2010 AMC 12B Problems/Problem 17
- The following problem is from both the 2010 AMC 12B #17 and 2010 AMC 10B #23, so both problems redirect to this page.
Problem
The entries in a array include all the digits from through , arranged so that the entries in every row and column are in increasing order. How many such arrays are there?
Solution 1
Observe that all tableaus must have 1s and 9s in the corners, 8s and 2s next to those corner squares, and 4-6 in the middle square. Also note that for each tableau, there exists a valid tableau diagonally symmetrical across the diagonal extending from the top left to the bottom right.
- Case 1: Center 4
3 necessarily must be placed as above. Any number could fill the isolated square, but the other 2 are then invariant. So, there are 3 cases each and 6 overall cases. Given diagonal symmetry, alternate 2 and 8 placements yield symmetrical cases.
- Case 2: Center 5
Here, no 3s or 7s are assured, but this is only a teensy bit trickier and messier. WLOG, casework with 3 instead of 7 as above. Remembering that , logically see that the numbers of cases are then 2,3,3,1 respectively. By symmetry,
- Case 3: Center 6
By inspection, realize that this is symmetrical to case 1 except that the 7s instead of the 3s are assured.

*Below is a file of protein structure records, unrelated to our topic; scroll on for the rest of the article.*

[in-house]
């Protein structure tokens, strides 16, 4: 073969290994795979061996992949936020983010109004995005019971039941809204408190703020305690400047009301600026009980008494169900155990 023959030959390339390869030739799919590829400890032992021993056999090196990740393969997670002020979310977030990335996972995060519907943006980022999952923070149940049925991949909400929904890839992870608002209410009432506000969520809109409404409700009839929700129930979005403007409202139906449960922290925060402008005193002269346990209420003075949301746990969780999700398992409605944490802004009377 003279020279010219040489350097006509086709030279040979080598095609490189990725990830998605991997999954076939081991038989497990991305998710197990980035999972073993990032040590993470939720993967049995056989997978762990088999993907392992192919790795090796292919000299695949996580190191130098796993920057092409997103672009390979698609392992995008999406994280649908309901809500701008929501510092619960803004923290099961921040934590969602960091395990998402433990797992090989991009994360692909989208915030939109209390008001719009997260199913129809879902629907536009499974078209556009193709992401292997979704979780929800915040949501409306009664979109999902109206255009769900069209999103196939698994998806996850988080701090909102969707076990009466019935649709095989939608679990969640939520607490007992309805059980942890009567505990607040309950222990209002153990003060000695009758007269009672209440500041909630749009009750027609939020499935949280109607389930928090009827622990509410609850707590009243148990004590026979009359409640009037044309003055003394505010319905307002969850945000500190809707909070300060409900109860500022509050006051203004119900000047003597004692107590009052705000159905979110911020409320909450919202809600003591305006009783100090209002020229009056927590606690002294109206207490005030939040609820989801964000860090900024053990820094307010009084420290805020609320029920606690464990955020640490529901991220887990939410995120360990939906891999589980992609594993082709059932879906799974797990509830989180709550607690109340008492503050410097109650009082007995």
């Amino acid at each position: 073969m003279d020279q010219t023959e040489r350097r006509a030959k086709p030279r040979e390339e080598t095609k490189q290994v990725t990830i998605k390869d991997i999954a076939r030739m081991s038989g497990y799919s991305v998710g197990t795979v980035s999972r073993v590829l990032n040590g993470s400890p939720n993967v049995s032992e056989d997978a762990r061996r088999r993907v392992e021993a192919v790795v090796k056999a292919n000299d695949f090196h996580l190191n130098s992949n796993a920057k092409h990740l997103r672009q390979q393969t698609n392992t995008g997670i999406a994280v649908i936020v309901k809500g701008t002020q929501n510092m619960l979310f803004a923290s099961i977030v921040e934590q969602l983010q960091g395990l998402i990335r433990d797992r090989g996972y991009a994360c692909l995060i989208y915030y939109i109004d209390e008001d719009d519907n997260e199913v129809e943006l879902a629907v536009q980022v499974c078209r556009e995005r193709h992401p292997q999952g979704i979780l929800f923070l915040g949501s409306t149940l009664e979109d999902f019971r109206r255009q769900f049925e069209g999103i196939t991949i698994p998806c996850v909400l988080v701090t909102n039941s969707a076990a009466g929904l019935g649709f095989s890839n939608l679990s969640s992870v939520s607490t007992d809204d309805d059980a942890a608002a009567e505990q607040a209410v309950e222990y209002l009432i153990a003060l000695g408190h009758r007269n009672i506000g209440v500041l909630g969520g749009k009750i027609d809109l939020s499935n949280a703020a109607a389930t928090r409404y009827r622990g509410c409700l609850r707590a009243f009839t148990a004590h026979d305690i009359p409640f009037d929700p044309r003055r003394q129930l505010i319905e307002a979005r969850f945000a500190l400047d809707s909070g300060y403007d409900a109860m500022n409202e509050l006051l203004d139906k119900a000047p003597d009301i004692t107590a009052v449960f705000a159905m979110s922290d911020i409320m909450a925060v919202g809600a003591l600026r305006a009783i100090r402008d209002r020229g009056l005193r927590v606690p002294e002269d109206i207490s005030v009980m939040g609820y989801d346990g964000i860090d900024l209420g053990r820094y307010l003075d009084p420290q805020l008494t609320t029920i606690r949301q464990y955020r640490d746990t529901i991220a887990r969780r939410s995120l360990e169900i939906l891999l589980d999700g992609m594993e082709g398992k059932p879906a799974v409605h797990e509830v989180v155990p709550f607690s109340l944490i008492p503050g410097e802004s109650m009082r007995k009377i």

~BJHHar
P.S.: I like the tetris approach used in Solution 2 but found it a bit arbitrary. Solution 3 is the best, but not many would know hook length theorem. If the initial observations are unclear, make a tableau with a range of possible numbers in each square.
Solution 2
The first 4 numbers will form one of 3 tetris "shapes".
First, let's look at the numbers that form a block, sometimes called tetris :
Second, let's look at the numbers that form a vertical "L", sometimes called tetris :
Third, let's look at the numbers that form a horizontal "L", sometimes called tetris :
Now, the numbers 6-9 will form similar shapes (rotated by 180 degrees, and anchored in the lower-right corner of the 3x3 grid).
If you match up one tetris shape from the numbers 1-4 and one tetris shape from the numbers 6-9, there is only one place left for the number 5 to be placed.
So what shapes will physically fit in the 3x3 grid, together?
The answer is .
Solution 3
This solution is trivial by the hook length theorem. The hooks look like this:
So, the answer is =
P.S. The hook length formula is a formula to calculate the number of standard Young tableaux of a Young diagram. Numberphile has an easy-to-understand video about it here: https://www.youtube.com/watch?v=vgZhrEs4tuk The full proof is quite complicated and is not given in the video, although the video hints at possible proofs.
Video Solution
https://youtu.be/ZfnxbpdFKjU?t=422
~IceMatrix
See also
2010 AMC 12B (Problems • Answer Key • Resources) | |
Preceded by Problem 16 |
Followed by Problem 18 |
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All AMC 12 Problems and Solutions |
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